N.B. For NSFW Section, See: How To Talk Like A Mexican (coming next week!)
From its southern tail to its northernmost tip, Colombia combines an extraordinary number of environments, landscapes and people; perhaps it´s no more than you´d expect for a country that spans Gibraltar to the Scottish border in its length. However, one thing is consistent wherever you go in Colombia, and that is its extraordinary warmth. From the ballistic fury of Galeras to the windswept dusty plains of Cabo de la Vela; combined with the hospitality of its people, Colombia is unforgettable. I believe that this warmth is mirrored in their unique expressions, some of which I have gathered here. Enjoy!
A la orden – lit. at your order. An expression indicating that the speaker is at your service; often heard employed by waiters at restaurants, or by retail workers.
Blanco, en gallino lo pone y frito se come – lit. “It´s white, a chicken makes it, and you eat it when it´s fried.” This is a riddle with an extremely obvious answer: an egg! This phrase is used in response to someone saying a truism or something self-evident, a sort of “No shit, Sherlock!”
Broder - from brother, used for friends or as an alternative to "dude" or "man".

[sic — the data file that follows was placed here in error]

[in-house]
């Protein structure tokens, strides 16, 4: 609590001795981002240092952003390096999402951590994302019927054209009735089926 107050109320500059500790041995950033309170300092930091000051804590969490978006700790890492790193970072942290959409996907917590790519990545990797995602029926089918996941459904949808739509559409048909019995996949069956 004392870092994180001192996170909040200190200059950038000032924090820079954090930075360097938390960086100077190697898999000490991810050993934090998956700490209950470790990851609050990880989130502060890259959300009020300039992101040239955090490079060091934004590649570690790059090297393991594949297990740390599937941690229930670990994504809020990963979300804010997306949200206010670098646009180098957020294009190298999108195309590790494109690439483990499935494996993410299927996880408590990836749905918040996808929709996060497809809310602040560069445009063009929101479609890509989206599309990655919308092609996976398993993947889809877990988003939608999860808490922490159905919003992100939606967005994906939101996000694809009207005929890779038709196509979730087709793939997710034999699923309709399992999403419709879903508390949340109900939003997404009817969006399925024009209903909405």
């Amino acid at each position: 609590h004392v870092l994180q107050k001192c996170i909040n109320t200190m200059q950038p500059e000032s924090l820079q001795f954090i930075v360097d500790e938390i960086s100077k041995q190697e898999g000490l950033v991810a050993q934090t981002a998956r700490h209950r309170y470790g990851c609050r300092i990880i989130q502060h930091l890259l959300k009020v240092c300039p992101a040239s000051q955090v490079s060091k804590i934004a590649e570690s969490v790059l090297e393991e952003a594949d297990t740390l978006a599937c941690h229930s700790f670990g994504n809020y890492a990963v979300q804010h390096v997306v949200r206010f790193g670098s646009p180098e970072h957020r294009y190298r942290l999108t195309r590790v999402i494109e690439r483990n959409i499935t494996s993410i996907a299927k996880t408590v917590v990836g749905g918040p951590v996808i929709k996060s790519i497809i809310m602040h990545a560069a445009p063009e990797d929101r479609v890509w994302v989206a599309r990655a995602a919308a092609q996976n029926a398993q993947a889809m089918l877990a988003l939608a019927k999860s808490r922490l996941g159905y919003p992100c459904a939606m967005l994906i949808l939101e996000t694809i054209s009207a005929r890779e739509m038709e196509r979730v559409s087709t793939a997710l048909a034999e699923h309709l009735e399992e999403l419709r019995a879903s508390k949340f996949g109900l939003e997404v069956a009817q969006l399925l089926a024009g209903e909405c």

Cachaco/costeño – adjectives that define Colombians from different parts of the country. Cachacos are from Bogotá, Medellín, Manizales - the interior of the country. Costeños are from the coast: Santa Marta, Cartagena, Baranquilla.
Echar globos – lit. "to throw balloons”. Meaning to daydream.
Estafar – lit. "to stuff". The verb used to indicate being ripped off. "¿Me estafas?" - "Are you ripping me off?"
Gomelo/a – of a person, meaning supercilious, snobbish, up oneself. See also freso/a in Mexican dictionary.
Gozar – to get a kick out of something.
Hacer la vaca – lit. "to make the cow". To collect money from friends in order to make a collective pot that will buy something, usually alcohol, for a social.
Hora zanahoria – lit. "carrot hour". Somewhat hard to understand; it was explained to me that Bogota teens usually party at the weekends in clubs outside the city, in the hills. La hora zanahoria is the hour at which a party finishes, and everyone returns home.
La luz de la calle y la oscuridad de la casa – lit. "the light of the street and the darkness of the house". An expression used for a person, company or situation whose good reputation may hide nefarious secrets. Similar to our expression of "what goes on behind closed doors...".
Listo – ready, but also used in the style of "got it", or "yep" in response to a question.
Mas vale bueno conocido que malo por conocer – lit. "More worthwhile to be well-known than bad to know". I am uncertain of this expression; perhaps it is equivalent to our "better the devil you know", or perhaps it means "more important to be well-known than well-liked?".
¿Me regalas …? – lit. "Will you gift me ...?". Used to ask somebody for an item. For example, "¿Me regalas el agua?" - "Can you pass the water?"
Paila – vulgar expression that translates roughly as, “I´m fucked!”, or “You´re fucked!”. Used in response to an unfortunate situation, such as when a disaster or fuck-up has happened. Accompanied by a slit-neck gesture.
Paisa – someone from Medellín. From here comes bandeja paisa, literally "the paisa´s tray", a gut-busting meal of 14 ingredients including various cuts of meat, eggs, avocado and beans. Bandeja paisa is the national dish of Colombia.